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The Do’s and Don’ts of Drones

9 Min Read

While they may still feel like something out of science fiction, personal drone ownership has skyrocketed around the world – and especially here in the United States. Looking back, in 2016 alone almost 800,000 US drone owners registered to fly, and that number has only increased exponentially over the three years since. In fact, by 2020 America is expected to surpass seven million registered drones – which almost everybody can agree is a heck of a lot of flying, whirring, buzzing, swooping sky robots.

Regardless of your personal feelings on modern drone technology, they present an incredible opportunity for video content marketers nationwide. Never before has such a dynamic piece of film equipment been available for such little money! Whereas previous generations of content creators would have had to invest in ultra-pricey cranes or helicopters to capture high-quality aerial footage, drones put that potential directly in consumers’ hands. Plus, their size, weight, and durability makes them convenient for on-the-go, low-budget film-makers of every stripe.

But in the words of Spider-Man’s Uncle Ben, with great power comes great responsibility. If you choose to create your own top-notch, affordable video content using a drone, there are a lot of do’s and don’ts to consider that can quickly become the difference between success or failure. Here are just a few helpful reminders to keep in mind as you explore the world of drone-based film-making, aimed at keeping you safe, productive, and creatively successful.

Law and Order

As the popularity of drones continues to explode, the Federal Aviation Administration (FAA) has had to step in with rules and regulations to prevent unfortunate accidents or misunderstandings. With recent incidents like an anonymous drone pilot temporarily shutting down the UK’s second largest airport (and risking half a decade of prison time in the process) on the rise, the fact of the matter is that improper drone usage doesn’t just put its operators  at risk – it can cause tremendous inconvenience for thousands of strangers, too.

Whether you are flying a drone for fun or profit, there are a number of regulations that “pilots” need to keep in mind. For starters, all drones must be registered with the FAA . If you intend to use your drone for profit–which as a video content marketer, you almost certainly do–an additional exam is necessary to receive Part 107 certification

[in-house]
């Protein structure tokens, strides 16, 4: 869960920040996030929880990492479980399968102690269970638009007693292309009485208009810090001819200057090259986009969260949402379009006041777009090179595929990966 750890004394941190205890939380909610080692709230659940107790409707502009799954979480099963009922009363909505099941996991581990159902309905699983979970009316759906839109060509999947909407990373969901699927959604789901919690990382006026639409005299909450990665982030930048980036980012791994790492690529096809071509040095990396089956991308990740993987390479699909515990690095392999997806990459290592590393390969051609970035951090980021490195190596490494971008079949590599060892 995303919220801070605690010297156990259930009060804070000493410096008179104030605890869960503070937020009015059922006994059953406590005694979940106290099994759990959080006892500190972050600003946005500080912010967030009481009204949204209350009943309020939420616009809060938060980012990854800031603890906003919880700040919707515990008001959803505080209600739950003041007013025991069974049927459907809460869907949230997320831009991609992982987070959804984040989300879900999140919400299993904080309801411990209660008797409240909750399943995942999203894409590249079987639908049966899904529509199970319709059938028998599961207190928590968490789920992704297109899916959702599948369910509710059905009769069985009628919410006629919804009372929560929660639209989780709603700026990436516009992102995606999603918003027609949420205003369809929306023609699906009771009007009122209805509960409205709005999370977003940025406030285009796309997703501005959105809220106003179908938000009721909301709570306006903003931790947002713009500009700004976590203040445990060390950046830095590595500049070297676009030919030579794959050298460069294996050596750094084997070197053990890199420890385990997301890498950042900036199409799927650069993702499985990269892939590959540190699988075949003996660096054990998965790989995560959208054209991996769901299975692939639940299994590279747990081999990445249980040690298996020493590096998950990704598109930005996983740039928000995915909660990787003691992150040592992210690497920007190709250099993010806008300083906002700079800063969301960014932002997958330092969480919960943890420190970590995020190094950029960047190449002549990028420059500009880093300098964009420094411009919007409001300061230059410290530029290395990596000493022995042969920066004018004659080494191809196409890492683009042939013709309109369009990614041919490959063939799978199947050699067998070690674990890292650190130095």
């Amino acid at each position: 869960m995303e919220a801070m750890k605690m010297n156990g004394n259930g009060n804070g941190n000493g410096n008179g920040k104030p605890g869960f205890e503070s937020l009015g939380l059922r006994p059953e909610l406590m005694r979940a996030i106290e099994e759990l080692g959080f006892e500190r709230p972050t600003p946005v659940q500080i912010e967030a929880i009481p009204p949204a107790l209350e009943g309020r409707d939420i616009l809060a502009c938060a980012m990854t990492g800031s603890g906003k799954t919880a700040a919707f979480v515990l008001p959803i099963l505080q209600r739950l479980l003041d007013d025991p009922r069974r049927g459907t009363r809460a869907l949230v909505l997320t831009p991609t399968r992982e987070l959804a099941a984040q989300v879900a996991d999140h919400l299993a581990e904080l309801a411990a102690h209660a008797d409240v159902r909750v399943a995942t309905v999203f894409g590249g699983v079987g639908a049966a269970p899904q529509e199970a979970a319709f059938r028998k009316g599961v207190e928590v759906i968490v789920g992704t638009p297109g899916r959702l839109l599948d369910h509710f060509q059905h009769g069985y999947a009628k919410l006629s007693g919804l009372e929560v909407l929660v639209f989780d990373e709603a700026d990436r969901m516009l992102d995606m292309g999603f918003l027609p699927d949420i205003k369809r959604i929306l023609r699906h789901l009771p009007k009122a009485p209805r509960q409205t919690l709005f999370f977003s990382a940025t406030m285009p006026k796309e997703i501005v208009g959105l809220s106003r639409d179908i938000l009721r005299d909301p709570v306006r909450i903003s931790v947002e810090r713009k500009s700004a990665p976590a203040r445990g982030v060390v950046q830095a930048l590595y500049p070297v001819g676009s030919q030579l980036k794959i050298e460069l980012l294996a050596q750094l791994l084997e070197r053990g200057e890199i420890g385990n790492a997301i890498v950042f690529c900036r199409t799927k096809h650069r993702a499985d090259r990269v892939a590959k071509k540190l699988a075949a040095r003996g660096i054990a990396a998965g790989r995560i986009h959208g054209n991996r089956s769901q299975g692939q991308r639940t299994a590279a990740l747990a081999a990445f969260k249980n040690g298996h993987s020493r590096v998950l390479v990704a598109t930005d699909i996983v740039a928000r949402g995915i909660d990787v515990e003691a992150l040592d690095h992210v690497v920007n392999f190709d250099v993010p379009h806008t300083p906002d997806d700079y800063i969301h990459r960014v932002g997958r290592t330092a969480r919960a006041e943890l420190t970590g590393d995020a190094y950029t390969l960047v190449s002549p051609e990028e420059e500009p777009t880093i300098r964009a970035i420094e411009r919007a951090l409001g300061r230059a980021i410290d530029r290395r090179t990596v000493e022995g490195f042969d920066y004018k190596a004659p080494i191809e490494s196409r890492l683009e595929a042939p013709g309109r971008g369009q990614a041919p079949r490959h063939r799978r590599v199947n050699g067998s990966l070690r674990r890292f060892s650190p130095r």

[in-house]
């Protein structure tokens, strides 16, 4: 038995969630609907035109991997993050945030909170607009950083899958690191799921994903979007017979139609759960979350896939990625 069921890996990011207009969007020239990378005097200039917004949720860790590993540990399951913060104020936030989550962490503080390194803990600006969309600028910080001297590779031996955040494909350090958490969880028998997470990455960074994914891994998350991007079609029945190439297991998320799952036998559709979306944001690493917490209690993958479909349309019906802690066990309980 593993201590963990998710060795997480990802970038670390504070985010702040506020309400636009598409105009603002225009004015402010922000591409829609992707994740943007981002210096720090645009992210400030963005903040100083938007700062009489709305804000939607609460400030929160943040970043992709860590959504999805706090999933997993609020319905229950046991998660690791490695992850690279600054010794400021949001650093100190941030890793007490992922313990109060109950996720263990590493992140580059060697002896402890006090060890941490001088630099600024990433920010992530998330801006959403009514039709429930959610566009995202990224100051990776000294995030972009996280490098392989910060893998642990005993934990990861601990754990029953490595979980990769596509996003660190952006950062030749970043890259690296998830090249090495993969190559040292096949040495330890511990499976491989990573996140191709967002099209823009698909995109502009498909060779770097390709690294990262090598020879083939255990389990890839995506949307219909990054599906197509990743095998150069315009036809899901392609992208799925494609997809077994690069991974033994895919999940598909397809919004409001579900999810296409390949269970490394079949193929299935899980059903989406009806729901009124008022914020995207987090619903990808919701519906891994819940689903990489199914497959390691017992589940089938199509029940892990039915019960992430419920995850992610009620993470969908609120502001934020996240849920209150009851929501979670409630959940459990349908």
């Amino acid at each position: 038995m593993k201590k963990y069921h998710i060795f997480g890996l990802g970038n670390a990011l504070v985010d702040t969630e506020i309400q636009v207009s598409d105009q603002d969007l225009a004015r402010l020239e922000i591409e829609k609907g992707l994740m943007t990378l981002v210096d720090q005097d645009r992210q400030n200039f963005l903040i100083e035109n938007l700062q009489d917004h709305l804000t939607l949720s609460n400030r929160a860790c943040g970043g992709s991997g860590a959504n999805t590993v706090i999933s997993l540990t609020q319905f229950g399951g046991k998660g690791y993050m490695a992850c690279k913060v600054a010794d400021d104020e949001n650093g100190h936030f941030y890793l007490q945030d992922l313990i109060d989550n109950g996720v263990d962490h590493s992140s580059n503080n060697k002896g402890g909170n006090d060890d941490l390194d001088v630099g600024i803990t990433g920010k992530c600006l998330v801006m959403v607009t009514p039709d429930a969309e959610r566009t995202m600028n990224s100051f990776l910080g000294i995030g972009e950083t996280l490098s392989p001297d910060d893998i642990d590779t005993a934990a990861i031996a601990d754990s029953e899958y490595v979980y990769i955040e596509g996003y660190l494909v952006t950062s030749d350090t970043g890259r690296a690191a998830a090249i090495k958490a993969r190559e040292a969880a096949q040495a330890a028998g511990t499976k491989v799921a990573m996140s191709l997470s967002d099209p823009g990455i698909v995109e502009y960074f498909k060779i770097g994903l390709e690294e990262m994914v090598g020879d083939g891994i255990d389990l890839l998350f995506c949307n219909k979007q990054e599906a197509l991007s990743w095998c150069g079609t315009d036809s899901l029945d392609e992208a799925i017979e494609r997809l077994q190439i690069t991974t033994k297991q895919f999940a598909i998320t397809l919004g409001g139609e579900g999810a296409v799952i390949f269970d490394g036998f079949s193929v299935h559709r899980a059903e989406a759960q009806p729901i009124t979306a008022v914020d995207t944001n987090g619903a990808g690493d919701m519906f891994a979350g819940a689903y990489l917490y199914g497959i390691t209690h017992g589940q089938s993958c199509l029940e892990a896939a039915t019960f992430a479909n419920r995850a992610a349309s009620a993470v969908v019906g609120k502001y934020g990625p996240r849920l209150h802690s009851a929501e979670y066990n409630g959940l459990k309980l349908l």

Client: David Landguth

There are many FAA-mandated rules that you will need to study before hitting the skies, but to get you started, here are some of the most essential:

  1. Always fly your drone at or below 400 feet.
  2. Always fly your drone within your line of sight.
  3. Never fly in controlled airspaces without proper authorization. 
  4. Never fly over groups of people.
  5. Never fly near emergencies.
  6. Never fly under the influence.

Stick to these easy guidelines and you’ll be able to focus exclusively on creating video content…instead of negotiating with federal air enforcement officers. 

Getting Prepped

Once you’ve cleared the initial legal barriers of professional drone ownership and usage, you might think you can just leap into filming. Well hold your horses; pulling off an efficient drone shoot takes just as much prep work as any other kind – and in some ways even more. After all, while the weather is always a consideration for outdoor shoots, how often do you usually worry about your camera being struck by lighting mid-take? That’s why, days before you get on location, double-check the weather forecast. Conditions like rain and wind can frustrate even top of the line gimbal stabilizer and spoil your footage.